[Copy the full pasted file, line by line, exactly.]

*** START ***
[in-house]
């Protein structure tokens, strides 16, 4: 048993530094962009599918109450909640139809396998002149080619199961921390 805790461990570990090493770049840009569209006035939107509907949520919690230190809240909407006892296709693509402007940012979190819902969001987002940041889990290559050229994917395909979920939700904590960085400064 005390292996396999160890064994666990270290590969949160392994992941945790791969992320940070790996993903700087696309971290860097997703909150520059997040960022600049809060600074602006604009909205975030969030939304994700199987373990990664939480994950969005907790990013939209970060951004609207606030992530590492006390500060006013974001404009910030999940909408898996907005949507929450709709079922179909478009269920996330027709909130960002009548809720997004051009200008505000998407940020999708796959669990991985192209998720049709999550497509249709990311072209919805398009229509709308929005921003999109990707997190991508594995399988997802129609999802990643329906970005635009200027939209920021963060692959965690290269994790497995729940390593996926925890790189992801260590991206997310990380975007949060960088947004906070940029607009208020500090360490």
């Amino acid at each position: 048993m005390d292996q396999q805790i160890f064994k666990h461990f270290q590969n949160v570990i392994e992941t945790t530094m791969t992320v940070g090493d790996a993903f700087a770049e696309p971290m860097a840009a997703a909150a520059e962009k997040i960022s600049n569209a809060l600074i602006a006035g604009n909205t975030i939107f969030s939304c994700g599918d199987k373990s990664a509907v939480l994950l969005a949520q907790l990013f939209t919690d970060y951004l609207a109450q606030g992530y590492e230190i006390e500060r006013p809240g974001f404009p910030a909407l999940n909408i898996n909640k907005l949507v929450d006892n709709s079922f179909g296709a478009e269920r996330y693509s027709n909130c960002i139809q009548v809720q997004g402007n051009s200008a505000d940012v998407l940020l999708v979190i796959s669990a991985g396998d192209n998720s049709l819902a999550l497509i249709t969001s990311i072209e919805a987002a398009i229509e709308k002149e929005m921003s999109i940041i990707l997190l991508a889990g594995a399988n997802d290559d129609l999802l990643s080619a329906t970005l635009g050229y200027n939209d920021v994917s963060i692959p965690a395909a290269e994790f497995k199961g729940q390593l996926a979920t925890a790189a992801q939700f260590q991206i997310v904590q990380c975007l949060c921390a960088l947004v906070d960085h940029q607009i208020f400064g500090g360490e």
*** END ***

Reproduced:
[in-house]
């Protein structure tokens, strides 16, 4: 048993530094962009599918109450909640139809396998002149080619199961921390 805790461990570990090493770049840009569209006035939107509907949520919690230190809240909407006892296709693509402007940012979190819902969001987002940041889990290559050229994917395909979920939700904590960085400064 005390292996396999160890064994666990270290590969949160392994992941945790791969992320940070790996993903700087696309971290860097997703909150520059997040960022600049809060600074602006604009909205975030969030939304994700199987373990990664939480994950969005907790990013939209970060951004609207606030992530590492006390500060006013974001404009910030999940909408898996907005949507929450709709079922179909478009269920996330027709909130960002009548809720997004051009200008505000998407940020999708796959669990991985192209998720049709999550497509249709990311072209919805398009229509709308929005921003999109990707997190991508594995399988997802129609999802990643329906970005635009200027939209920021963060692959965690290269994790497995729940390593996926925890790189992801260590991206997310990380975007949060960088947004906070940029607009208020500090360490």
């Amino acid at each position: 048993m005390d292996q396999q805790i160890f064994k666990h461990f270290q590969n949160v570990i392994e992941t945790t530094m791969t992320v940070g090493d790996a993903f700087a770049e696309p971290m860097a840009a997703a909150a520059e962009k997040i960022s600049n569209a809060l600074i602006a006035g604009n909205t975030i939107f969030s939304c994700g599918d199987k373990s990664a509907v939480l994950l969005a949520q907790l990013f939209t919690d970060y951004l609207a109450q606030g992530y590492e230190i006390e500060r006013p809240g974001f404009p910030a909407l999940n909408i898996n909640k907005l949507v929450d006892n709709s079922f179909g296709a478009e269920r996330y693509s027709n909130c960002i139809q009548v809720q997004g402007n051009s200008a505000d940012v998407l940020l999708v979190i796959s669990a991985g396998d192209n998720s049709l819902a999550l497509i249709t969001s990311i072209e919805a987002a398009i229509e709308k002149e929005m921003s999109i940041i990707l997190l991508a889990g594995a399988n997802d290559d129609l999802l990643s080619a329906t970005l635009g050229y200027n939209d920021v994917s963060i692959p965690a395909a290269e994790f497995k199961g729940q390593l996926a979920t925890a790189a992801q939700f260590q991206i997310v904590q990380c975007l949060c921390a960088l947004v906070d960085h940029q607009i208020f400064g500090g360490e």